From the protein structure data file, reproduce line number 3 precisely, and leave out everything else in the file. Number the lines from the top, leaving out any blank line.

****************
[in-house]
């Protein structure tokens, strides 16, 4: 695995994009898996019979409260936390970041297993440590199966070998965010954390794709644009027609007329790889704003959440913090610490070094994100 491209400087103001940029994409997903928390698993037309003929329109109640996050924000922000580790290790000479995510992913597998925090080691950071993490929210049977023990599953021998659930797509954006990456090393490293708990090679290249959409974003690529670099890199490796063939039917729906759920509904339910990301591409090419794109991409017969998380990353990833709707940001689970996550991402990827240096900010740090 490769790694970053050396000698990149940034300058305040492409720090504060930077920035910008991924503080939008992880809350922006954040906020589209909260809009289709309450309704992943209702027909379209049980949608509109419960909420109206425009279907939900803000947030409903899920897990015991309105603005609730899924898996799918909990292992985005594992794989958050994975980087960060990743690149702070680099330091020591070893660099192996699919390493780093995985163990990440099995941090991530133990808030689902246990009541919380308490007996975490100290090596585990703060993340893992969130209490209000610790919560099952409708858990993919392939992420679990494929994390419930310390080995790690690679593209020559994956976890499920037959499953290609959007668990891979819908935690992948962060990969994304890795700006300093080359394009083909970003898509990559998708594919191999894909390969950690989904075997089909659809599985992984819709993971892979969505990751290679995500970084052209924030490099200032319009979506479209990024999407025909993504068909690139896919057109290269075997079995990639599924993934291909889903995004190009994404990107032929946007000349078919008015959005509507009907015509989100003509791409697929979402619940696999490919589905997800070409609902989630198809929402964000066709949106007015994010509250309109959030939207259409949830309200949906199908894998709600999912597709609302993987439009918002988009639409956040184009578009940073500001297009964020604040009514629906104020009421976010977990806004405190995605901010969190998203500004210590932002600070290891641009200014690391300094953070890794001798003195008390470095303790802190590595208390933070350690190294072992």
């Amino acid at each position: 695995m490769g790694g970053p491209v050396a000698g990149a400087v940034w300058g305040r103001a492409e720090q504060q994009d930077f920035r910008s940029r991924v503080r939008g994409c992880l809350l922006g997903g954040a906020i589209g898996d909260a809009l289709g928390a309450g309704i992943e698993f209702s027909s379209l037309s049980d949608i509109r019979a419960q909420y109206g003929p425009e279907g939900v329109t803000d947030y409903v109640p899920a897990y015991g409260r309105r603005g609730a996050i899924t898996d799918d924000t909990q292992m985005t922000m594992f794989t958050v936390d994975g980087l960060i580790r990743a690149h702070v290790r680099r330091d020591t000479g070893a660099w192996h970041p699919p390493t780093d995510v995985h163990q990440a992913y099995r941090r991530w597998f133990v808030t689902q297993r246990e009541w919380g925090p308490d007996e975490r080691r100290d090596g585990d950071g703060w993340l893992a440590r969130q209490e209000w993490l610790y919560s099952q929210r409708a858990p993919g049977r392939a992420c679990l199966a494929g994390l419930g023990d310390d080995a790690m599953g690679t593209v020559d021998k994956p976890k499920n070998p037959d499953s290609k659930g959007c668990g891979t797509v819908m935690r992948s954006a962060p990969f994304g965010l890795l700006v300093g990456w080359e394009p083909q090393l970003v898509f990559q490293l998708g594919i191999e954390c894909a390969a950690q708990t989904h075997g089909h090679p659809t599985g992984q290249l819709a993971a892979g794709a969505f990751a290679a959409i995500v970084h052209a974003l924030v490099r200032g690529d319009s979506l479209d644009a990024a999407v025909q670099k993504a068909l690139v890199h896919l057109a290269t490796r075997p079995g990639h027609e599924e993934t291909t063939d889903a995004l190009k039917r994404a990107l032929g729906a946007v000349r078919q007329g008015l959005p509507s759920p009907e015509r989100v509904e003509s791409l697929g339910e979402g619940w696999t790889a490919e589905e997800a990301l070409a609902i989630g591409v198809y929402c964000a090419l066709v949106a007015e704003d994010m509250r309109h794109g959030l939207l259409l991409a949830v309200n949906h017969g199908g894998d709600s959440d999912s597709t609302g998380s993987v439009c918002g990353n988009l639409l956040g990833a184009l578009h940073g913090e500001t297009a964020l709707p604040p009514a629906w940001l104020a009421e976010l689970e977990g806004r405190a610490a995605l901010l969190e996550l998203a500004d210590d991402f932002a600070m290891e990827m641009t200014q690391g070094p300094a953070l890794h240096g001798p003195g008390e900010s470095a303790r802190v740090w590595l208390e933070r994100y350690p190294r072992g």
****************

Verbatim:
């Amino acid at each position: 695995m490769g790694g970053p491209v050396a000698g990149a400087v940034w300058g305040r103001a492409e720090q504060q994009d930077f920035r910008s940029r991924v503080r939008g994409c992880l809350l922006g997903g954040a906020i589209g898996d909260a809009l289709g928390a309450g309704i992943e698993f209702s027909s379209l037309s049980d949608i509109r019979a419960q909420y109206g003929p425009e279907g939900v329109t803000d947030y409903v109640p899920a897990y015991g409260r309105r603005g609730a996050i899924t898996d799918d924000t909990q292992m985005t922000m594992f794989t958050v936390d994975g980087l960060i580790r990743a690149h702070v290790r680099r330091d020591t000479g070893a660099w192996h970041p699919p390493t780093d995510v995985h163990q990440a992913y099995r941090r991530w597998f133990v808030t689902q297993r246990e009541w919380g925090p308490d007996e975490r080691r100290d090596g585990d950071g703060w993340l893992a440590r969130q209490e209000w993490l610790y919560s099952q929210r409708a858990p993919g049977r392939a992420c679990l199966a494929g994390l419930g023990d310390d080995a790690m599953g690679t593209v020559d021998k994956p976890k499920n070998p037959d499953s290609k659930g959007c668990g891979t797509v819908m935690r992948s954006a962060p990969f994304g965010l890795l700006v300093g990456w080359e394009p083909q090393l970003v898509f990559q490293l998708g594919i191999e954390c894909a390969a950690q708990t989904h075997g089909h090679p659809t599985g992984q290249l819709a993971a892979g794709a969505f990751a290679a959409i995500v970084h052209a974003l924030v490099r200032g690529d319009s979506l479209d644009a990024a999407v025909q670099k993504a068909l690139v890199h896919l057109a290269t490796r075997p079995g990639h027609e599924e993934t291909t063939d889903a995004l190009k039917r994404a990107l032929g729906a946007v000349r078919q007329g008015l959005p509507s759920p009907e015509r989100v509904e003509s791409l697929g339910e979402g619940w696999t790889a490919e589905e997800a990301l070409a609902i989630g591409v198809y929402c964000a090419l066709v949106a007015e704003d994010m509250r309109h794109g959030l939207l259409l991409a949830v309200n949906h017969g199908g894998d709600s959440d999912s597709t609302g998380s993987v439009c918002g990353n988009l639409l956040g990833a184009l578009h940073g913090e500001t297009a964020l709707p604040p009514a629906w940001l104020a009421e976010l689970e977990g806004r405190a610490a995605l901010l969190e996550l998203a500004d210590d991402f932002a600070m290891e990827m641009t200014q690391g070094p300094a953070l890794h240096g001798p003195g008390e900010s470095a303790r802190v740090w590595l208390e933070r994100y350690p190294r072992g």